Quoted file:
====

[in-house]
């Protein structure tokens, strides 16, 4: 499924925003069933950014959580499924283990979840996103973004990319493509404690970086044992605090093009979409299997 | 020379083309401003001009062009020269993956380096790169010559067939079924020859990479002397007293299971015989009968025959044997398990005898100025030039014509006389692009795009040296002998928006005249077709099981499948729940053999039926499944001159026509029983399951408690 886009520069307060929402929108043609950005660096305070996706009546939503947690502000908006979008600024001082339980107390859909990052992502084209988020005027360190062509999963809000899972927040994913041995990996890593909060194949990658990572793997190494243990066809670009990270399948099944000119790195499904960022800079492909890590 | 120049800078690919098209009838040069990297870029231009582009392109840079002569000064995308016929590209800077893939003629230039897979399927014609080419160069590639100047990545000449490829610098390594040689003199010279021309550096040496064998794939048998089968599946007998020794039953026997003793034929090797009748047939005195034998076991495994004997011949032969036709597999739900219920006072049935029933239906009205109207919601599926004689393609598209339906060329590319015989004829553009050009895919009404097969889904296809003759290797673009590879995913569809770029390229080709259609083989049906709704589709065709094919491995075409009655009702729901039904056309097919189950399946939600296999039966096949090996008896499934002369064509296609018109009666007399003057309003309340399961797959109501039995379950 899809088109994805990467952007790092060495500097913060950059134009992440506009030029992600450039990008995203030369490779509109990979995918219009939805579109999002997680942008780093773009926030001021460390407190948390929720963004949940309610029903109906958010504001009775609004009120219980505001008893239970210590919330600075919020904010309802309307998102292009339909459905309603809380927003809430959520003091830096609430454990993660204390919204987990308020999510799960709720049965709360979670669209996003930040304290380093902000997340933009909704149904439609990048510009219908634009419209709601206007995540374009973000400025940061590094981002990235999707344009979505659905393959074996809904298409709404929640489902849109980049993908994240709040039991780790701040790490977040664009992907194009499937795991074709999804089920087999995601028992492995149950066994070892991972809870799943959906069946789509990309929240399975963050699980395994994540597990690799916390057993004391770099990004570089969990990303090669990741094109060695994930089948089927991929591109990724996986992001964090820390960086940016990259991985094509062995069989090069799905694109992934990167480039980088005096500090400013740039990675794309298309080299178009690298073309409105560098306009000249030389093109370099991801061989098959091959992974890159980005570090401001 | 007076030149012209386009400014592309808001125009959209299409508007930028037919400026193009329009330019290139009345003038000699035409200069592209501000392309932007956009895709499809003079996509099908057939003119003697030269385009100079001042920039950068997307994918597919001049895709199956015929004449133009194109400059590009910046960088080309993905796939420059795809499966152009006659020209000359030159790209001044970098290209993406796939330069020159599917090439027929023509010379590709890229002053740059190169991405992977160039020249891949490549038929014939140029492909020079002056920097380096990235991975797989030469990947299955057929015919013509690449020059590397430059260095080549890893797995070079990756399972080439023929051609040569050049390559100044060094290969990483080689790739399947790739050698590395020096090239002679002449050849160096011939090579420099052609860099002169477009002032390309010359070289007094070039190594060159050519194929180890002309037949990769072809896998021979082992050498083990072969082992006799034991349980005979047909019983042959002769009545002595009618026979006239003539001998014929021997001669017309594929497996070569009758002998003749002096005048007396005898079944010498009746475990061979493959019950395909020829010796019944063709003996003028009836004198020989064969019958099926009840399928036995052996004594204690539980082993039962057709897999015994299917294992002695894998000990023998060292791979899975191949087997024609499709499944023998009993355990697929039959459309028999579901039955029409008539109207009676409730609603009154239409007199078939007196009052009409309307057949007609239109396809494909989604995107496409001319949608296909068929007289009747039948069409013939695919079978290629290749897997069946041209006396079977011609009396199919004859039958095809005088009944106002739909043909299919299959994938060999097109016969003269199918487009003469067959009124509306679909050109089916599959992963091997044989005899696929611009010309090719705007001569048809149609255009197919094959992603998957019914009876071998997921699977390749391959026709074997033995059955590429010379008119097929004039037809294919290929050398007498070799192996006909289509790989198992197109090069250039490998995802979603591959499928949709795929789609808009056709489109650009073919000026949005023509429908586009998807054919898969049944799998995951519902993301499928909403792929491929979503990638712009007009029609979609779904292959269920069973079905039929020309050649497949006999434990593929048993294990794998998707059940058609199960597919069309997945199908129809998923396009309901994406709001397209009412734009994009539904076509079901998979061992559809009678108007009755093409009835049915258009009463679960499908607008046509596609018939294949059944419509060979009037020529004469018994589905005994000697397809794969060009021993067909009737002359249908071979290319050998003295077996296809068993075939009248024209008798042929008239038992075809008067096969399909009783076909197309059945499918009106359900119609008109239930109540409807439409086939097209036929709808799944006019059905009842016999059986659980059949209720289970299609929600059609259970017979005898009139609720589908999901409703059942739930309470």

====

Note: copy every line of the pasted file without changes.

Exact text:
[in-house]
């Protein structure tokens, strides 16, 4: 499924925003069933950014959580499924283990979840996103973004990319493509404690970086044992605090093009979409299997 | 020379083309401003001009062009020269993956380096790169010559067939079924020859990479002397007293299971015989009968025959044997398990005898100025030039014509006389692009795009040296002998928006005249077709099981499948729940053999039926499944001159026509029983399951408690 886009520069307060929402929108043609950005660096305070996706009546939503947690502000908006979008600024001082339980107390859909990052992502084209988020005027360190062509999963809000899972927040994913041995990996890593909060194949990658990572793997190494243990066809670009990270399948099944000119790195499904960022800079492909890590 | 120049800078690919098209009838040069990297870029231009582009392109840079002569000064995308016929590209800077893939003629230039897979399927014609080419160069590639100047990545000449490829610098390594040689003199010279021309550096040496064998794939048998089968599946007998020794039953026997003793034929090797009748047939005195034998076991495994004997011949032969036709597999739900219920006072049935029933239906009205109207919601599926004689393609598209339906060329590319015989004829553009050009895919009404097969889904296809003759290797673009590879995913569809770029390229080709259609083989049906709704589709065709094919491995075409009655009702729901039904056309097919189950399946939600296999039966096949090996008896499934002369064509296609018109009666007399003057309003309340399961797959109501039995379950 899809088109994805990467952007790092060495500097913060950059134009992440506009030029992600450039990008995203030369490779509109990979995918219009939805579109999002997680942008780093773009926030001021460390407190948390929720963004949940309610029903109906958010504001009775609004009120219980505001008893239970210590919330600075919020904010309802309307998102292009339909459905309603809380927003809430959520003091830096609430454990993660204390919204987990308020999510799960709720049965709360979670669209996003930040304290380093902000997340933009909704149904439609990048510009219908634009419209709601206007995540374009973000400025940061590094981002990235999707344009979505659905393959074996809904298409709404929640489902849109980049993908994240709040039991780790701040790490977040664009992907194009499937795991074709999804089920087999995601028992492995149950066994070892991972809870799943959906069946789509990309929240399975963050699980395994994540597990690799916390057993004391770099990004570089969990990303090669990741094109060695994930089948089927991929591109990724996986992001964090820390960086940016990259991985094509062995069989090069799905694109992934990167480039980088005096500090400013740039990675794309298309080299178009690298073309409105560098306009000249030389093109370099991801061989098959091959992974890159980005570090401001 | 007076030149012209386009400014592309808001125009959209299409508007930028037919400026193009329009330019290139009345003038000699035409200069592209501000392309932007956009895709499809003079996509099908057939003119003697030269385009100079001042920039950068997307994918597919001049895709199956015929004449133009194109400059590009910046960088080309993905796939420059795809499966152009006659020209000359030159790209001044970098290209993406796939330069020159599917090439027929023509010379590709890229002053740059190169991405992977160039020249891949490549038929014939140029492909020079002056920097380096990235991975797989030469990947299955057929015919013509690449020059590397430059260095080549890893797995070079990756399972080439023929051609040569050049390559100044060094290969990483080689790739399947790739050698590395020096090239002679002449050849160096011939090579420099052609860099002169477009002032390309010359070289007094070039190594060159050519194929180890002309037949990769072809896998021979082992050498083990072969082992006799034991349980005979047909019983042959002769009545002595009618026979006239003539001998014929021997001669017309594929497996070569009758002998003749002096005048007396005898079944010498009746475990061979493959019950395909020829010796019944063709003996003028009836004198020989064969019958099926009840399928036995052996004594204690539980082993039962057709897999015994299917294992002695894998000990023998060292791979899975191949087997024609499709499944023998009993355990697929039959459309028999579901039955029409008539109207009676409730609603009154239409007199078939007196009052009409309307057949007609239109396809494909989604995107496409001319949608296909068929007289009747039948069409013939695919079978290629290749897997069946041209006396079977011609009396199919004859039958095809005088009944106002739909043909299919299959994938060999097109016969003269199918487009003469067959009124509306679909050109089916599959992963091997044989005899696929611009010309090719705007001569048809149609255009197919094959992603998957019914009876071998997921699977390749391959026709074997033995059955590429010379008119097929004039037809294919290929050398007498070799192996006909289509790989198992197109090069250039490998995802979603591959499928949709795929789609808009056709489109650009073919000026949005023509429908586009998807054919898969049944799998995951519902993301499928909403792929491929979503990638712009007009029609979609779904292959269920069973079905039929020309050649497949006999434990593929048993294990794998998707059940058609199960597919069309997945199908129809998923396009309901994406709001397209009412734009994009539904076509079901998979061992559809009678108007009755093409009835049915258009009463679960499908607008046509596609018939294949059944419509060979009037020529004469018994589905005994000697397809794969060009021993067909009737002359249908071979290319050998003295077996296809068993075939009248024209008798042929008239038992075809008067096969399909009783076909197309059945499918009106359900119609008109239930109540409807439409086939097209036929709808799944006019059905009842016999059986659980059949209720289970299609929600059609259970017979005898009139609720589908999901409703059942739930309470």